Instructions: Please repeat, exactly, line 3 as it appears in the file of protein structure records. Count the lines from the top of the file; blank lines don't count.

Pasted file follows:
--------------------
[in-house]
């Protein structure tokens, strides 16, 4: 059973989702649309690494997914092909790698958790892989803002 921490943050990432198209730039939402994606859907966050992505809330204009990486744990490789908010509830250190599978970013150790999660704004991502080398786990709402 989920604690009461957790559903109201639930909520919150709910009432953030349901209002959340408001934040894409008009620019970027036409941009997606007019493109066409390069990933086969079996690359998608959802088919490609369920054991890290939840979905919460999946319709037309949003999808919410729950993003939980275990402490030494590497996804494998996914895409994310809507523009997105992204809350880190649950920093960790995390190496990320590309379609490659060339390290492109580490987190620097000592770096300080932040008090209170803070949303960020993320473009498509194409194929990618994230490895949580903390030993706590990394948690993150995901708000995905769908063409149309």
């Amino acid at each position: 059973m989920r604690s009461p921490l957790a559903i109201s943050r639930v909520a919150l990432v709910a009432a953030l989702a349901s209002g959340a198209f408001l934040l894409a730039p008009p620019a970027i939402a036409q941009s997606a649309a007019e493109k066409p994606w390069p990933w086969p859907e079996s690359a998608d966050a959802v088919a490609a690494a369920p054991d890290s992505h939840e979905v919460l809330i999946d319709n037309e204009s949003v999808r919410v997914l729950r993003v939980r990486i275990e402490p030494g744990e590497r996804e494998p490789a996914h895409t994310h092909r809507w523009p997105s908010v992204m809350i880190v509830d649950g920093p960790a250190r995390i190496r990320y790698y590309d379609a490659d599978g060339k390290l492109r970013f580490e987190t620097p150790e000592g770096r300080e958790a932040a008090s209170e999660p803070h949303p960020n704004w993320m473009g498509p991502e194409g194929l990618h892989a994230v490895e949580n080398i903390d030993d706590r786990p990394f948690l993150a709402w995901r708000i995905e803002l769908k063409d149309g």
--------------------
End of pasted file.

């Amino acid at each position: 059973m989920r604690s009461p921490l957790a559903i109201s943050r639930v909520a919150l990432v709910a009432a953030l989702a349901s209002g959340a198209f408001l934040l894409a730039p008009p620019a970027i939402a036409q941009s997606a649309a007019e493109k066409p994606w390069p990933w086969p859907e079996s690359a998608d966050a959802v088919a490609a690494a369920p054991d890290s992505h939840e979905v919460l809330i999946d319709n037309e204009s949003v999808r919410v997914l729950r993003v939980r990486i275990e402490p030494g744990e590497r996804e494998p490789a996914h895409t994310h092909r809507w523009p997105s908010v992204m809350i880190v509830d649950g920093p960790a250190r995390i190496r990320y790698y590309d379609a490659d599978g060339k390290l492109r970013f580490e987190t620097p150790e000592g770096r300080e958790a932040a008090s209170e999660p803070h949303p960020n704004w993320m473009g498509p991502e194409g194929l990618h892989a994230v490895e949580n080398i903390d030993d706590r786990p990394f948690l993150a709402w995901r708000i995905e803002l769908k063409d149309g």